Parker Drug isn’t alone

Published 10:07 am Saturday, July 17, 2010

July 27 will mark yet another end of an era for Franklin.

That’s when downtown’s Parker Drug will close after being in business for 123 years. That’s a long time for any business, but the closing of landmark establishments like Parker Drug is a trend across America.

Some blame the recession, while others say shopping habits have changed — geared more toward the Internet.

Franklin’s shift in businesses from the downtown to the Armory Drive could be the reason for a lack of business at Parker Drug.

Franklin isn’t the only downtown experiencing the shift.

Many downtowns no longer have the traditional main street department stores. Retail chains tend to build away from the downtown, just like they have in Franklin.

Some downtowns are attempting to offer innovative businesses not found anywhere else in a community.

In Franklin, Pa., a former oil-boom town with a population of 6,600, the downtown merchants work with city fathers to host a festival once a month. It’s bringing people to town.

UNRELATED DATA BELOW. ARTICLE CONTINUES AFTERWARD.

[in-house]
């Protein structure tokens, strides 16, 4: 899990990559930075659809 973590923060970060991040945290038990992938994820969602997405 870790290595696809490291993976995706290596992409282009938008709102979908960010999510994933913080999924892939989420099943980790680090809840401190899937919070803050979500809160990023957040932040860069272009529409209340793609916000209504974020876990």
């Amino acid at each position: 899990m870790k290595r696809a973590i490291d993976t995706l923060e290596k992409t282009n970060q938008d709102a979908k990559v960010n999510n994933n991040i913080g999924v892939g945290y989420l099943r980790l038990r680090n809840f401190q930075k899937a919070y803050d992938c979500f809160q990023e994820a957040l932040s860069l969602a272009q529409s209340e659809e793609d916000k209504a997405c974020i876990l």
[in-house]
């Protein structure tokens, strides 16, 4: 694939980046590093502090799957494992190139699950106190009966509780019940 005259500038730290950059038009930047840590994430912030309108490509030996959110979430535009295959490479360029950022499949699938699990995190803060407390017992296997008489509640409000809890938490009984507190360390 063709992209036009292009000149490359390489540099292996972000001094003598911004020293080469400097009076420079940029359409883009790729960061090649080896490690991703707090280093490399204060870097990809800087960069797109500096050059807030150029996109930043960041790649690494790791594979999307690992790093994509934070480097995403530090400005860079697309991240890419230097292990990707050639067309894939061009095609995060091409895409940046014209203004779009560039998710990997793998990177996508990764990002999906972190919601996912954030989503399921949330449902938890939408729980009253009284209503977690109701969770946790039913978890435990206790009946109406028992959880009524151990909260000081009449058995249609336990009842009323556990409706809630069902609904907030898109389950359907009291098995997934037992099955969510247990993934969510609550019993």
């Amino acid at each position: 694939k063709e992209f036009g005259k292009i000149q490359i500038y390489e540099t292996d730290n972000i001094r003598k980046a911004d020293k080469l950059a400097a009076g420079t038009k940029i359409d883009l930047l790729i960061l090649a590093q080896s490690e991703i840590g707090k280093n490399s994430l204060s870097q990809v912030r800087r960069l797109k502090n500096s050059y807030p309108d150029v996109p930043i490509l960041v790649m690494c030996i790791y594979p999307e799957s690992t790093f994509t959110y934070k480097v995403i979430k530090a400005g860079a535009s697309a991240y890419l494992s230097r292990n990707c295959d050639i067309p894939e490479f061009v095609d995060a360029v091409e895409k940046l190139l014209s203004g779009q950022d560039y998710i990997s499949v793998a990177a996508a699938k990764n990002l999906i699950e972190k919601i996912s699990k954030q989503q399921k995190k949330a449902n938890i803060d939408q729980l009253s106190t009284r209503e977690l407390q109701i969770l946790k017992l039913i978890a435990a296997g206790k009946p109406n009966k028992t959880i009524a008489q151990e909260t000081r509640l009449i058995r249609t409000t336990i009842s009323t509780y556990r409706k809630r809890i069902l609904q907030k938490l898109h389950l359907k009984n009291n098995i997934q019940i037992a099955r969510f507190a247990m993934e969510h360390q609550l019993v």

Events include Franklin on Ice in February, May Garden Fest, Fourth of July Festival, Music Fest in July, Taste of Franklin and Rock in River Festival, both in August, Applefest in October and Light-Up Night in November.

There are also Thursday night concerts and a farmers’ market on Saturdays, just like in Franklin, Va.

There’s an opportunity to learn more about creating an inviting downtown during the Virginia Main Street Summer Toolkit: Cultivating an Entrepreneurial Downtown on Wednesday, July 22, and Thursday, July 23, at Franklin Baptist Church at 208 N. High St.

Sessions will focus on revitalizing the downtown. Contact Franklin-Southampton Area Chamber of Commerce for details.

It took years of hard work and a lot of money to improve the downtown in Franklin, Pa., which turned into a wonderful place to visit and spend some time and money.